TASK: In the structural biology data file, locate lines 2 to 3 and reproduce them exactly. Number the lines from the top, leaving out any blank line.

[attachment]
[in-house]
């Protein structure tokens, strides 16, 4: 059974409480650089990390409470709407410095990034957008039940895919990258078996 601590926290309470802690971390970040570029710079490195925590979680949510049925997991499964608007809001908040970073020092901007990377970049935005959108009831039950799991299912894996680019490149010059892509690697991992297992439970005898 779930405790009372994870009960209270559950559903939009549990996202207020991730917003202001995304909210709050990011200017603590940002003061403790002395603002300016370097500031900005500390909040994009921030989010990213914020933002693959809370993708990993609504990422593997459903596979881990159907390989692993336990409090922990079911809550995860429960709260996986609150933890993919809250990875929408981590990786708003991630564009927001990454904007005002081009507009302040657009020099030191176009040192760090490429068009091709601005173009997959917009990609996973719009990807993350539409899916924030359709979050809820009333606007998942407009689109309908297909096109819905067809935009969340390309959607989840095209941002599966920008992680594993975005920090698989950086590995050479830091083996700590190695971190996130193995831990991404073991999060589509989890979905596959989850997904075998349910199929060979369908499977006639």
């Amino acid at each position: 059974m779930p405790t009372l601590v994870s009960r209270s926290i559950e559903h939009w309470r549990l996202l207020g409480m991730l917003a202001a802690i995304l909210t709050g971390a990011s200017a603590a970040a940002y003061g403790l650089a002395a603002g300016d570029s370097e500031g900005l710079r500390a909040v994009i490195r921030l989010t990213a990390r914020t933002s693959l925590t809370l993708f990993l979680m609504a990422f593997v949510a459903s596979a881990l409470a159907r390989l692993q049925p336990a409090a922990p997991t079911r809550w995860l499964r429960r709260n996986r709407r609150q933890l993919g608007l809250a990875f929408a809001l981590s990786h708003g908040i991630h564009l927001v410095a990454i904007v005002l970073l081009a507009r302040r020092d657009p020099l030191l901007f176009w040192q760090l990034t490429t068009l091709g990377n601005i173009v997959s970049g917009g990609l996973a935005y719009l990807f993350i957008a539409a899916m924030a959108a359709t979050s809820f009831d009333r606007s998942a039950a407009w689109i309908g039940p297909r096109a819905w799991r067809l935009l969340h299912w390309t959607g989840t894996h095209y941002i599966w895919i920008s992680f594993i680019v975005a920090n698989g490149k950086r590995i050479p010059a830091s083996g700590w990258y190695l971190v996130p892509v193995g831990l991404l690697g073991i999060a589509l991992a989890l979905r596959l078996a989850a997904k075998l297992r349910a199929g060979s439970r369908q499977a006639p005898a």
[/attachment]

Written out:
């Protein structure tokens, strides 16, 4: 059974409480650089990390409470709407410095990034957008039940895919990258078996 601590926290309470802690971390970040570029710079490195925590979680949510049925997991499964608007809001908040970073020092901007990377970049935005959108009831039950799991299912894996680019490149010059892509690697991992297992439970005898 779930405790009372994870009960209270559950559903939009549990996202207020991730917003202001995304909210709050990011200017603590940002003061403790002395603002300016370097500031900005500390909040994009921030989010990213914020933002693959809370993708990993609504990422593997459903596979881990159907390989692993336990409090922990079911809550995860429960709260996986609150933890993919809250990875929408981590990786708003991630564009927001990454904007005002081009507009302040657009020099030191176009040192760090490429068009091709601005173009997959917009990609996973719009990807993350539409899916924030359709979050809820009333606007998942407009689109309908297909096109819905067809935009969340390309959607989840095209941002599966920008992680594993975005920090698989950086590995050479830091083996700590190695971190996130193995831990991404073991999060589509989890979905596959989850997904075998349910199929060979369908499977006639």
């Amino acid at each position: 059974m779930p405790t009372l601590v994870s009960r209270s926290i559950e559903h939009w309470r549990l996202l207020g409480m991730l917003a202001a802690i995304l909210t709050g971390a990011s200017a603590a970040a940002y003061g403790l650089a002395a603002g300016d570029s370097e500031g900005l710079r500390a909040v994009i490195r921030l989010t990213a990390r914020t933002s693959l925590t809370l993708f990993l979680m609504a990422f593997v949510a459903s596979a881990l409470a159907r390989l692993q049925p336990a409090a922990p997991t079911r809550w995860l499964r429960r709260n996986r709407r609150q933890l993919g608007l809250a990875f929408a809001l981590s990786h708003g908040i991630h564009l927001v410095a990454i904007v005002l970073l081009a507009r302040r020092d657009p020099l030191l901007f176009w040192q760090l990034t490429t068009l091709g990377n601005i173009v997959s970049g917009g990609l996973a935005y719009l990807f993350i957008a539409a899916m924030a959108a359709t979050s809820f009831d009333r606007s998942a039950a407009w689109i309908g039940p297909r096109a819905w799991r067809l935009l969340h299912w390309t959607g989840t894996h095209y941002i599966w895919i920008s992680f594993i680019v975005a920090n698989g490149k950086r590995i050479p010059a830091s083996g700590w990258y190695l971190v996130p892509v193995g831990l991404l690697g073991i999060a589509l991992a989890l979905r596959l078996a989850a997904k075998l297992r349910a199929g060979s439970r369908q499977a006639p005898a």